What you need to know
Runners are finding solace training during a pandemic, and are humbled and excited to race on Sunday.
Albert Kao knows what it’s like for an anticipated race to fizzle into the unknown. His plan to run in the GO! St. Louis Marathon in March was derailed by the pandemic, an all-too-common experience for runners this year. With four half marathons under his belt, he’s gunning for his first full marathon.
In two days, he will be lacing up with 28,000 runners outside of Taipei City Plaza to race the Taipei Marathon.
Most marathons worldwide have been canceled or relegated to elite runners this year. Not the Taipei Marathon, which is able to celebrate its 24th year without interruption. It’s one of two International Association of Athletics Federations (IAAF) certified, and the only Bronze-certified road races in Taiwan.
The theme of this year’s marathon asks runners to #DareToBreathe — a gesture toward the pandemic. The theme takes on a double entendre in Mandarin, replacing the second character in the word meaning “brave” (yonggan, 勇敢) with the character for sense or feeling, gan (感).
Huang Hong-jia, a spokesperson at the Taipei City Government Sports Department said the intention is to encourage people to exercise outdoors and to show appreciation for all those working to keep Taiwan safe.
Heider Lai is running the half marathon event at the Taipei Marathon. While his friends have grown more inclined to stay home and play video games during the pandemic, he is pounding the road three to four days a week to train.
The number of registrants this year increased by almost 20%, according to Huang. This is driven by interest among local Taiwanese runners, as the number of foreign registrants declined from 3-4,000 in a normal year to just over 750 this year, which includes 12 elite international runners — some hailing from Japan, Kenya, and Algeria — who were invited.
Runners will receive temperature checks and wear masks at the start of the race until they can gain distance between each other. Spectators will also be encouraged to wear masks.
Less Daring, More Humbling
The Taipei Marathon, in many ways, is nothing special. It’s just one of many marathons and other large events — from exhibitions to rave concerts — that have taken place without a hiccup in Taiwan this year. If anything, it’s perhaps less daring than it is humbling to be running a marathon. Humbling to still experience the thrills of race day, humbling to submit to the practice of distance running, and humbling to share that experience together with thousands of runners.
Revital Shpangental has raced countless triathlons and half-marathons. This year was no exception. Though races in Taiwan were canceled in March and April, she admitted to racing “too much” this year, averaging once a month. Even for a serious — if obsessive — athlete like her, the pandemic in Taiwan has given her extra appreciation and motivation. If she struggles to get out of bed to train in the mornings, she gives herself a pep-talk, “Stop complaining! C’mon, some people can’t even go out!”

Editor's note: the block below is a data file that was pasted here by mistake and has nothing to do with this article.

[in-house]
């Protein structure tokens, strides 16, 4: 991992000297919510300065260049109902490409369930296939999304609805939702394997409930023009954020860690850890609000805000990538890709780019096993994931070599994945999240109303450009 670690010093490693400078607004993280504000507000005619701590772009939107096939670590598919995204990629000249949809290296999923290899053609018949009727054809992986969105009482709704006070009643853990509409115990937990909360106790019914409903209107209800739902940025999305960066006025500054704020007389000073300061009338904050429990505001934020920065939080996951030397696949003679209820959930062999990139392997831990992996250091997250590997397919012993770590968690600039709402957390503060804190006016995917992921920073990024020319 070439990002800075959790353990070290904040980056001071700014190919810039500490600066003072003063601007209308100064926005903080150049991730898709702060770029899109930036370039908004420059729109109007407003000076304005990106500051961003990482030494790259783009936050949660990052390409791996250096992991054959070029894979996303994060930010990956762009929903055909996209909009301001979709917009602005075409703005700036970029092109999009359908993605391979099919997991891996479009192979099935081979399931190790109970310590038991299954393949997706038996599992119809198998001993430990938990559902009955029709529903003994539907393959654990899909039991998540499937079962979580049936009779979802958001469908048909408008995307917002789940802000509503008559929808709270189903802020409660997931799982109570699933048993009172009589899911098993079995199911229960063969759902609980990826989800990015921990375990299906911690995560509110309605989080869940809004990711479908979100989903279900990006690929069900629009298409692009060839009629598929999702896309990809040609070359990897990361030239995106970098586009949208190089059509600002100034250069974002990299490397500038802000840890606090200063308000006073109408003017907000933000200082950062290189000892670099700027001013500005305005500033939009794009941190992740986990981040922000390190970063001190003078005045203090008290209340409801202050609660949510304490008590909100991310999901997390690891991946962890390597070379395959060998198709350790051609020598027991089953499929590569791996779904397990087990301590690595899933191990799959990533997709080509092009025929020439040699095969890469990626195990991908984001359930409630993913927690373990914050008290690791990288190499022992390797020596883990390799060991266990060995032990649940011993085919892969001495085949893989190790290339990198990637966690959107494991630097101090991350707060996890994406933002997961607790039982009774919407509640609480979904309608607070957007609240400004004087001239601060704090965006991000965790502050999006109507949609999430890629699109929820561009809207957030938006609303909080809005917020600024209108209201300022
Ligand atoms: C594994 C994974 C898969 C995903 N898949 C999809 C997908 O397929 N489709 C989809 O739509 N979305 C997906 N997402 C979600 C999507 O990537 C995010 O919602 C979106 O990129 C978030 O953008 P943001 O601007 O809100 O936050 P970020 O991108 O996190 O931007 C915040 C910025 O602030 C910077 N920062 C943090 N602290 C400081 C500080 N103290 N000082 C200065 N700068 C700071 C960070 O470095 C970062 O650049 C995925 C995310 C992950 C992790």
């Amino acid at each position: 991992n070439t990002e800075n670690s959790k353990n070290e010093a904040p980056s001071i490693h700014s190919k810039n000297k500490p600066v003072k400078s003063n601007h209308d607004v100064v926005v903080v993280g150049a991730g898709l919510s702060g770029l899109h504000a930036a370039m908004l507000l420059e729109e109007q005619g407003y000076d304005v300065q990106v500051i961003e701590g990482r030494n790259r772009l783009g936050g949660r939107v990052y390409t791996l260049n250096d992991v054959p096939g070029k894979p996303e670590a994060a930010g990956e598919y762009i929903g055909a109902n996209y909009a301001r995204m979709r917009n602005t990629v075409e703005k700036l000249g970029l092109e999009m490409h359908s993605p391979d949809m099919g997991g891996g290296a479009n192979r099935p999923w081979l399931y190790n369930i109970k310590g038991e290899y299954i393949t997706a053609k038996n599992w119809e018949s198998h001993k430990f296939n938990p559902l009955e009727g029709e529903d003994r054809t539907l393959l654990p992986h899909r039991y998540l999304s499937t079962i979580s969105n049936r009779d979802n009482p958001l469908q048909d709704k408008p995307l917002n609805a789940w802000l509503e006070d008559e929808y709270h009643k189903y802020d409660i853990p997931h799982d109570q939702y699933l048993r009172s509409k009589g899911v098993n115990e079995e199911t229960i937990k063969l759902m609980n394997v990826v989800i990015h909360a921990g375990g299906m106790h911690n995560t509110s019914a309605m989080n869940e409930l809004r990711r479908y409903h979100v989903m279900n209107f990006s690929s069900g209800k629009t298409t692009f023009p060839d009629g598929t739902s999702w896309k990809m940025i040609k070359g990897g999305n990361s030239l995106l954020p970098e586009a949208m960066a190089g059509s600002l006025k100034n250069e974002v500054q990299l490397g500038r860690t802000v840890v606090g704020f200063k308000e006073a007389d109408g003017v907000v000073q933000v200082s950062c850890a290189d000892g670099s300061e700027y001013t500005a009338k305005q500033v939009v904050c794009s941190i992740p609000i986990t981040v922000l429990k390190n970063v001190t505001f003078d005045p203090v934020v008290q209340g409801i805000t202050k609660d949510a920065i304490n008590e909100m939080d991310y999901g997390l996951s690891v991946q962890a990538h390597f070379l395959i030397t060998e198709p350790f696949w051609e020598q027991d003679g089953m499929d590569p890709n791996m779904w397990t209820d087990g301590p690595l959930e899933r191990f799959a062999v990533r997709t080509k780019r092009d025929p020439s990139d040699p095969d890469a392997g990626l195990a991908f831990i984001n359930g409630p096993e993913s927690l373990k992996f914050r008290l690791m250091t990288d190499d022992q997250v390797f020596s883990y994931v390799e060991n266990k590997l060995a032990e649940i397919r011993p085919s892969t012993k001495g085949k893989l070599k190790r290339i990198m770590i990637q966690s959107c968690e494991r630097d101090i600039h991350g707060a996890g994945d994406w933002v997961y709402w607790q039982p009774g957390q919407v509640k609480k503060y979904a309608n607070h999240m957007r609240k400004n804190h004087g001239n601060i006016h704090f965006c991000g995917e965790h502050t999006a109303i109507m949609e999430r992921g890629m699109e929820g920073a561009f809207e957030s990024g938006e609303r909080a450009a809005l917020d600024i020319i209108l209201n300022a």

Joy Chiu is tackling her first marathon as someone who, she confessed, never used to run. “I love the feeling of challenging myself,” she said. Her year has not been without challenges — she graduated remotely in the midst of a pandemic and struggled to support her family’s mental health. In the uncertainty of this year, running has given her a cherished sense of control. With so much of life put on hiatus by Covid-19, Chiu said “it’s hard to make an excuse to not run, ‘cause all you need is your body and motivation.”
“There’s so much going on with Covid and everything, it’s such a great way to just get your mind off of everything else and just focus on what’s ahead and reflect,” Kao said. In between attending online university classes and interviewing for banking jobs after graduation, running has been a gift to recenter and take his mind off from the stress.
Leaving from her home in New Taipei City, Chiu’s favorite part of training is exploring different parts of Taipei. Looking forward to race day, Kao is most excited to see the city and experience it stride by stride, rather than wheezing by it in the car or on the metro as usual. This year’s route is a panorama of the city, passing landmarks like The Red House Theater at its westernmost and the Nangang Exhibition Center at its easternmost, including a leisurely stretch by the Keelung River.
Training can be lonely, Chiu said. But when she raced the half-marathon at Taroko Gorge Marathon in November, it was exhilarating to “feel the energy of 6,000 people running together, of all ages,” as Chiu described. And she’s excited to share that energy again this Sunday.
TNL Editor: Nicholas Haggerty, Daphne K. Lee (@thenewslensintl)
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